This is a guest blog from a member of the MuleSoft community. Brad Cooper is a senior developer with more than 20 years professional experience in a variety of tools and languages, including Anypoint Platform. He holds numerous MuleSoft certifications, – including MuleSoft Certified Developer: Integration Professional – and hopes to add MuleSoft Certified Architect: Solution Design Specialist in the near future.
A lot of people in the industry have been talking about the three “T’s” of sales recently––territory, timing, and talent. It got me thinking about the way that these three “T’s” shape the MuleSoft sales experience, and just how special those concepts are here.
In the past decade, higher education institutions have invested heavily in procuring modern information systems, in order to provide new and innovative digital experiences for their students, faculty, administrators, and other stakeholders.
In a previous life, I worked primarily with the operational side of the IT business, which is concerned with monitoring and operational alerting. The requirements we implemented were variations on a theme that typically started with the business asking IT to provide an SLA for “availability” of a service as well as an SLA for the responsiveness of a service. On the surface, these requirements were clean and simple, but in practical terms, things got murky very quickly.
To survive today, companies need tech-savvy leaders. The convergence of cloud, SaaS, mobile, big data and more is turning every company into a technology company. As a result, CIOs need to step up and partner closely with business leaders to drive strategic initiatives and growth opportunities. In some cases, CIOs are even stepping up into the CEO role itself.
Traditional security models—such as firewalls and DMZs—were designed to protect the perimeter. The thinking was that if the four walls of a company were protected, then threats would be neutralised before they come anywhere near core IT infrastructure. However, when bad actors inevitably made their way inside, they were often left undetected and free to move about as they extracted sensitive business data.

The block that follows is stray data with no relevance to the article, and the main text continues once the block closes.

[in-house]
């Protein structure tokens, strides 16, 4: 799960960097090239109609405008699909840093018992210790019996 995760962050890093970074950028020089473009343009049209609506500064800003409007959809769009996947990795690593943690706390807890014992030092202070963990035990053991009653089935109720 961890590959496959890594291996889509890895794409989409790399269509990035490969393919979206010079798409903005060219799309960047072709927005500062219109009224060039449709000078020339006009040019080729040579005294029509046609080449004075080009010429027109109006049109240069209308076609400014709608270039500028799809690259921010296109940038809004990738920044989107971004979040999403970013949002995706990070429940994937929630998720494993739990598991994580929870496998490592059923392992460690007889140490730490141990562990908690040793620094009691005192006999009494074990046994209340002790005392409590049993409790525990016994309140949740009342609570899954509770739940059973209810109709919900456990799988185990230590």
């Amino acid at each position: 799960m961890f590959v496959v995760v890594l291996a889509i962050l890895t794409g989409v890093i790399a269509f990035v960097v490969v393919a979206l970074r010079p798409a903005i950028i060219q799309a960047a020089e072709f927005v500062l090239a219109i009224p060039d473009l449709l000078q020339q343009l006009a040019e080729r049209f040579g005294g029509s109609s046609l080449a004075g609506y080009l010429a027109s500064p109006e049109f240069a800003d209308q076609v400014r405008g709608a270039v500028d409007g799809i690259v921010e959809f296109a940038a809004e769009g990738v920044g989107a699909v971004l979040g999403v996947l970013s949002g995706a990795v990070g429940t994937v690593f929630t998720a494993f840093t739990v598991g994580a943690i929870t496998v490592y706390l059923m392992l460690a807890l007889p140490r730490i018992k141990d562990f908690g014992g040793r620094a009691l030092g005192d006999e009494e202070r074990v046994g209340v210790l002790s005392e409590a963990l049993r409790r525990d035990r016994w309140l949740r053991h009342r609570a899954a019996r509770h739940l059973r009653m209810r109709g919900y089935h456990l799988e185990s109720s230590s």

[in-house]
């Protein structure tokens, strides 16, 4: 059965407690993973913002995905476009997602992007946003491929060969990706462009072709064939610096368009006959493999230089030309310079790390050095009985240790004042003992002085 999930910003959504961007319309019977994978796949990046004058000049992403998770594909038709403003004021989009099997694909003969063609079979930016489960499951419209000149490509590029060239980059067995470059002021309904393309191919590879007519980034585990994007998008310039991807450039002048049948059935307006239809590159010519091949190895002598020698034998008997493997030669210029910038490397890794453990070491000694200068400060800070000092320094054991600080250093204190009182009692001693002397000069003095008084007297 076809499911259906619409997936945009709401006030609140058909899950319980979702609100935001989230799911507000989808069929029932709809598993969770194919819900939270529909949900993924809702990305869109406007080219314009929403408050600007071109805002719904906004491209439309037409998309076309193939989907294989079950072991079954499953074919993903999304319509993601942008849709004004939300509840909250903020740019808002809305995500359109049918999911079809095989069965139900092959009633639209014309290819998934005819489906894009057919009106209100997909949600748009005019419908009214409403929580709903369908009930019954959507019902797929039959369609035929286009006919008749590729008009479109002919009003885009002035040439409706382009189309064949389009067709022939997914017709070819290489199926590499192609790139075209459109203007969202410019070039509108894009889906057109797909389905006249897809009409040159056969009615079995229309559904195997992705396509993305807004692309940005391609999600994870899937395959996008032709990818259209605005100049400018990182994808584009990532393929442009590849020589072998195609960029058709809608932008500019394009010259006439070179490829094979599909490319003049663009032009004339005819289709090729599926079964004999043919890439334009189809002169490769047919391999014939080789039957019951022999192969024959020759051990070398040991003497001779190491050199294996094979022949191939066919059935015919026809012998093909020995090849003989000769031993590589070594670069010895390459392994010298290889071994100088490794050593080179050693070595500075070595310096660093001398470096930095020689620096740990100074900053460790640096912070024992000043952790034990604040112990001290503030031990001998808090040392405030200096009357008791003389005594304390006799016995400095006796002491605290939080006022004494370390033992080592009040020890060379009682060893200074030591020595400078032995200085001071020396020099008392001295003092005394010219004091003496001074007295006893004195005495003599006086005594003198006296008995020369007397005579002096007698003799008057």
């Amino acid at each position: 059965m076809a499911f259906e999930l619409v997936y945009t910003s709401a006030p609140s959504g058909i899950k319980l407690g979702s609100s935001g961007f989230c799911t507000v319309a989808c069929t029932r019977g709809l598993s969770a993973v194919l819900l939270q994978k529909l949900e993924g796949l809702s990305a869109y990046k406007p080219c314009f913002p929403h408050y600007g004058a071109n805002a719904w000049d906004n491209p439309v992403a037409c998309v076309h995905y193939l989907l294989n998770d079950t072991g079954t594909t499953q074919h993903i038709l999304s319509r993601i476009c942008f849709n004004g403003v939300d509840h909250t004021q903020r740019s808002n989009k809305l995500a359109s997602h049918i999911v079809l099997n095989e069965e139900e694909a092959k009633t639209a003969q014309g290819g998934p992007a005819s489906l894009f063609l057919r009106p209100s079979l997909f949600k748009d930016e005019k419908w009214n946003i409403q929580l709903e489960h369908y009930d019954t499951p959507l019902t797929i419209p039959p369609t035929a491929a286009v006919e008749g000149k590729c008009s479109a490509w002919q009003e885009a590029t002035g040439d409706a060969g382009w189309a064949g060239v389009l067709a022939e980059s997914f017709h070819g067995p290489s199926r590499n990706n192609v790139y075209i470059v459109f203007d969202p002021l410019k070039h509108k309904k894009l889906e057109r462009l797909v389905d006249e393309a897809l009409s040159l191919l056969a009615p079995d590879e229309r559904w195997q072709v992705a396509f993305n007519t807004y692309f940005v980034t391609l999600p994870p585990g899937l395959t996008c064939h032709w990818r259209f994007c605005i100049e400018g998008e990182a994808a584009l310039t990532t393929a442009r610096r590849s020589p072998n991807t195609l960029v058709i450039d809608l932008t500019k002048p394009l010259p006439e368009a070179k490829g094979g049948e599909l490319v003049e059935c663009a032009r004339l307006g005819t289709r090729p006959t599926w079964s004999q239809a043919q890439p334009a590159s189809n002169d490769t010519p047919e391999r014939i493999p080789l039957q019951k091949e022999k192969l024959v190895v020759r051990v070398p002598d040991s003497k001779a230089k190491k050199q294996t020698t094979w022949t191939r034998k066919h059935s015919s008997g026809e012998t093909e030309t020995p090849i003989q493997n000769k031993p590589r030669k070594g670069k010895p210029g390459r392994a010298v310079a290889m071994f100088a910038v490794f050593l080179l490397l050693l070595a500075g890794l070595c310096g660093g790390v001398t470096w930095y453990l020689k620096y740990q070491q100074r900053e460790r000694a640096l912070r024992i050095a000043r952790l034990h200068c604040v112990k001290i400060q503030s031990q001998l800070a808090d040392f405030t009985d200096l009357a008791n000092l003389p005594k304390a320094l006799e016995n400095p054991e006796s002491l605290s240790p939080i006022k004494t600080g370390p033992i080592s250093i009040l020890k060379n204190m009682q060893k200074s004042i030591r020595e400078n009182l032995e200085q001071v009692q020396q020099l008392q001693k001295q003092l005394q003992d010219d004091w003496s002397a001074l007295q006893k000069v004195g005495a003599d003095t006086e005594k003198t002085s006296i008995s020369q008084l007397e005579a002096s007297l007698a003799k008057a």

With the decentralization of IT and the adoption of APIs and microservices, enterprises are struggling to keep up with an accurate view of deployed APIs and their dependencies. This lack of visibility often translates into quality issues––whether it is failed deployments, lengthy processes for identifying and diagnosing of production issues, increased technical debt, or less reuse of available assets.
A daily problem CIOs face is how to deal with legacy systems—systems built decades ago in what now feels like prehistoric times. Buried deep down in the depths of organizations live these scary, monolithic fossils—Mainframe-otops, ERP Rex, COBOL-odons and more—created in a much different world than the one we live in today. The challenge has now hit the radar of CEOs, as company leaders realize that they cannot innovate fast enough thanks to the cost and complexity of legacy systems.
As an intern for the past month at MuleSoft in San Francisco, I’ve had the awesome opportunity to experience the company’s culture firsthand. While collaborating with the Field and Marketing teams on my projects, I find myself constantly learning from the people around me. Everyone here is whip-smart and eager to help out, so when I learned that MuleSoft had been named a best workplace in the Bay Area for the sixth year in a row,
MuleSoft provides the most widely used integration platform for connecting any application, data source or API, whether in the cloud or on-premises. With Anypoint Platform®, MuleSoft delivers a complete integration experience built on proven open source technology, eliminating the pain and cost of point-to-point integration. Anypoint Platform includes CloudHub™ iPaaS, Mule ESB™, and a unified solution for API management™, design and publishing.